On March 20, the Brazilian bishops’ conference issued a statement expressing solidarity with the parishioners of the Formosa Diocese.

The statement said the bishops reminded Bishop Ribeiro “that justice is to abandon oneself to the merciful will of God. The truth of the facts must be determined with justice and transparency, for the good of the individual church and the bishop.” The statement also asked for prayer.


Brazilian bishop arrested, accused of stealing $600,000


Mar 20, 2018

Inés San Martín

Brazilian bishop arrested, accused of stealing $600,000

Bishop José Ronaldo Ribeiro. (Credit: Diocese of Formosa.)

ROSARIO, Argentina – A bishop and several other Church officials have been arrested in Brazil, accused of stealing around $600,000 from the faithful. The arrests took place as part of an operation called “Caiphas,” which began at the crack of dawn on Monday.

Close to a dozen people, including Bishop José Ronaldo Ribeiro, the diocesan vicar general, and four other priests are accused of conspiracy to commit a crime and of having diverted resources from the Diocese of Formosa, according to reports by Spanish news agency Efe.

Ronaldo was appointed to the diocese of Formosa, in the center-west state of Goiás, by Pope Francis in 2014.

Before being appointed to Formosa, Ronaldo served for seven years as bishop of Janaúba, a city north of the Brazilian state of Minas Gerais, where he was also accused of irregularities that were never investigated, according to local news site EM.

The ongoing investigation by prosecutors and police started in 2015, following complaints by parishioners. In an interview with local media two years ago, Ronaldo denied any wrong-doing, saying that the money collected from parishes is used to pay for the maintenance of priest’s residences, seminaries, and other church buildings.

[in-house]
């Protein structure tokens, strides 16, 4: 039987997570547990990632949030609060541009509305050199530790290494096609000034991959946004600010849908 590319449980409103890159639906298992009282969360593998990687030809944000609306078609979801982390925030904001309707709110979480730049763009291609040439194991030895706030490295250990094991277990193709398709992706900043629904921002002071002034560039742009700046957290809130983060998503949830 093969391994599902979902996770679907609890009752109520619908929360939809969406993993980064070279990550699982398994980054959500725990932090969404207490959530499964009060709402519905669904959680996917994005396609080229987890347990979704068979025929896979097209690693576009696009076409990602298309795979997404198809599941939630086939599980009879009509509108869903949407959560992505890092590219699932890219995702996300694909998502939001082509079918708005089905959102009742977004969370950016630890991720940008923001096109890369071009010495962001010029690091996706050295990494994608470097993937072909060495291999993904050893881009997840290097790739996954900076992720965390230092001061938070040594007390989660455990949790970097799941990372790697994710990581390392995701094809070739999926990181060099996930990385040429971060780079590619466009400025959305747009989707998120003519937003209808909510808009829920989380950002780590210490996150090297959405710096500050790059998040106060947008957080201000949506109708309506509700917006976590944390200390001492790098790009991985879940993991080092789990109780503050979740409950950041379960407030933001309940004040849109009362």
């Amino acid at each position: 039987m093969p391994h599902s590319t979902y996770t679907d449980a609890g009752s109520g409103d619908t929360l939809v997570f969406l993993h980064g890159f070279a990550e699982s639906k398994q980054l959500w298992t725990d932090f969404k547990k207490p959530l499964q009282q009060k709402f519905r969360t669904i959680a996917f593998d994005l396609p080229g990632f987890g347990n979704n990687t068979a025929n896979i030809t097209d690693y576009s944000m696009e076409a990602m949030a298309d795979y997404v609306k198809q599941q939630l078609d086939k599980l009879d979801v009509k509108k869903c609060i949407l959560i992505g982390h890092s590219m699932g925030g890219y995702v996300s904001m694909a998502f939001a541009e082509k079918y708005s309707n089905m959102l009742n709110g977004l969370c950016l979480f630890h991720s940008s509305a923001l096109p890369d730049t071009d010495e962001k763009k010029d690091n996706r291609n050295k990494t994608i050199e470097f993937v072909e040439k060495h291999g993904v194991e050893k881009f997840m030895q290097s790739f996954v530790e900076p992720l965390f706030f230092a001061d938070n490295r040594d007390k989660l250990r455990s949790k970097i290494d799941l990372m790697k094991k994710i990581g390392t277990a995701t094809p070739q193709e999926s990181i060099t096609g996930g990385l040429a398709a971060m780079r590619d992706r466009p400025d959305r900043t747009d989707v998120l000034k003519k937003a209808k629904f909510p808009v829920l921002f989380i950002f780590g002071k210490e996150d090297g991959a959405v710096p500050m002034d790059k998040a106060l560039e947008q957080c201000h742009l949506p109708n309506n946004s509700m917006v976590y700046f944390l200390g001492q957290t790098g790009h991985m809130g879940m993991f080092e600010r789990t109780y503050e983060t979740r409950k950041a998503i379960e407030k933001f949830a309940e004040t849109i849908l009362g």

According to prosecutors, the money came from church collections boxes, donations, as well as wedding and baptism fees.

Efe also reports that sources from the Public Ministry of Goiás told them that up to nine people have been arrested, and that authorities were executing ten search warrants simultaneously in three different locations: Formosa, Posse and Planaltina.

Since being appointed to Formosa, Ronaldo has refused to give an account of diocesan funds, and in January the faithful decided to stage a protest urging transparency by withholding their donations from the collection plate.

The center-west section of the Brazilian bishops’ conference (CNBB) released a statement on Monday, saying they are “united in prayer, participating in the pain of the diocesan church of Formosa.”

The statement also says that the president of the regional CNBB, Bishop Messias dos Reis Silveira, of  Uruaçu, was in Formosa in the name of Pope Francis and at the request of the Vatican’s embassy in Brazil.

The bishop is in Formosa to “express the solidarity and closeness of the nunciature with the church of Formosa and also with the diocesan bishop,” after the allegations against him. As the statement notes, “the investigation and clarification of facts are still in progress.”